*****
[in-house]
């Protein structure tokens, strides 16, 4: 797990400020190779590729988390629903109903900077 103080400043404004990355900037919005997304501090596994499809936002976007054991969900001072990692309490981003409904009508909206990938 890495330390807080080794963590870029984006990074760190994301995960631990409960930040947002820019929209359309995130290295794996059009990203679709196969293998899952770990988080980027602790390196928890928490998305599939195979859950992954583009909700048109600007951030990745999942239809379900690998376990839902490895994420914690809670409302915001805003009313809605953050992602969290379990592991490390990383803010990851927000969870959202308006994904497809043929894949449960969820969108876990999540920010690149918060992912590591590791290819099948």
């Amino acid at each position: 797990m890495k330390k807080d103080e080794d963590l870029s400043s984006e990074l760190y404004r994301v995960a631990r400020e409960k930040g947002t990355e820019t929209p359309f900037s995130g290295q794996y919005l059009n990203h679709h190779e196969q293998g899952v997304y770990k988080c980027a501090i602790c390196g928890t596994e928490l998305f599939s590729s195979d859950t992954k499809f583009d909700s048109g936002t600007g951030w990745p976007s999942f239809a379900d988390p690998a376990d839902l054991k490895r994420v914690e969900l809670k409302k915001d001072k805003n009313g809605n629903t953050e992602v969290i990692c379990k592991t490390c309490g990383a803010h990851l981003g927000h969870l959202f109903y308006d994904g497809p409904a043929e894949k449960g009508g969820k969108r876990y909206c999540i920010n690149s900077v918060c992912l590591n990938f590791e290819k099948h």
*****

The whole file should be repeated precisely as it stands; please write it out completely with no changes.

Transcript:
[in-house]
């Protein structure tokens, strides 16, 4: 797990400020190779590729988390629903109903900077 103080400043404004990355900037919005997304501090596994499809936002976007054991969900001072990692309490981003409904009508909206990938 890495330390807080080794963590870029984006990074760190994301995960631990409960930040947002820019929209359309995130290295794996059009990203679709196969293998899952770990988080980027602790390196928890928490998305599939195979859950992954583009909700048109600007951030990745999942239809379900690998376990839902490895994420914690809670409302915001805003009313809605953050992602969290379990592991490390990383803010990851927000969870959202308006994904497809043929894949449960969820969108876990999540920010690149918060992912590591590791290819099948």
């Amino acid at each position: 797990m890495k330390k807080d103080e080794d963590l870029s400043s984006e990074l760190y404004r994301v995960a631990r400020e409960k930040g947002t990355e820019t929209p359309f900037s995130g290295q794996y919005l059009n990203h679709h190779e196969q293998g899952v997304y770990k988080c980027a501090i602790c390196g928890t596994e928490l998305f599939s590729s195979d859950t992954k499809f583009d909700s048109g936002t600007g951030w990745p976007s999942f239809a379900d988390p690998a376990d839902l054991k490895r994420v914690e969900l809670k409302k915001d001072k805003n009313g809605n629903t953050e992602v969290i990692c379990k592991t490390c309490g990383a803010h990851l981003g927000h969870l959202f109903y308006d994904g497809p409904a043929e894949k449960g009508g969820k969108r876990y909206c999540i920010n690149s900077v918060c992912l590591n990938f590791e290819k099948h």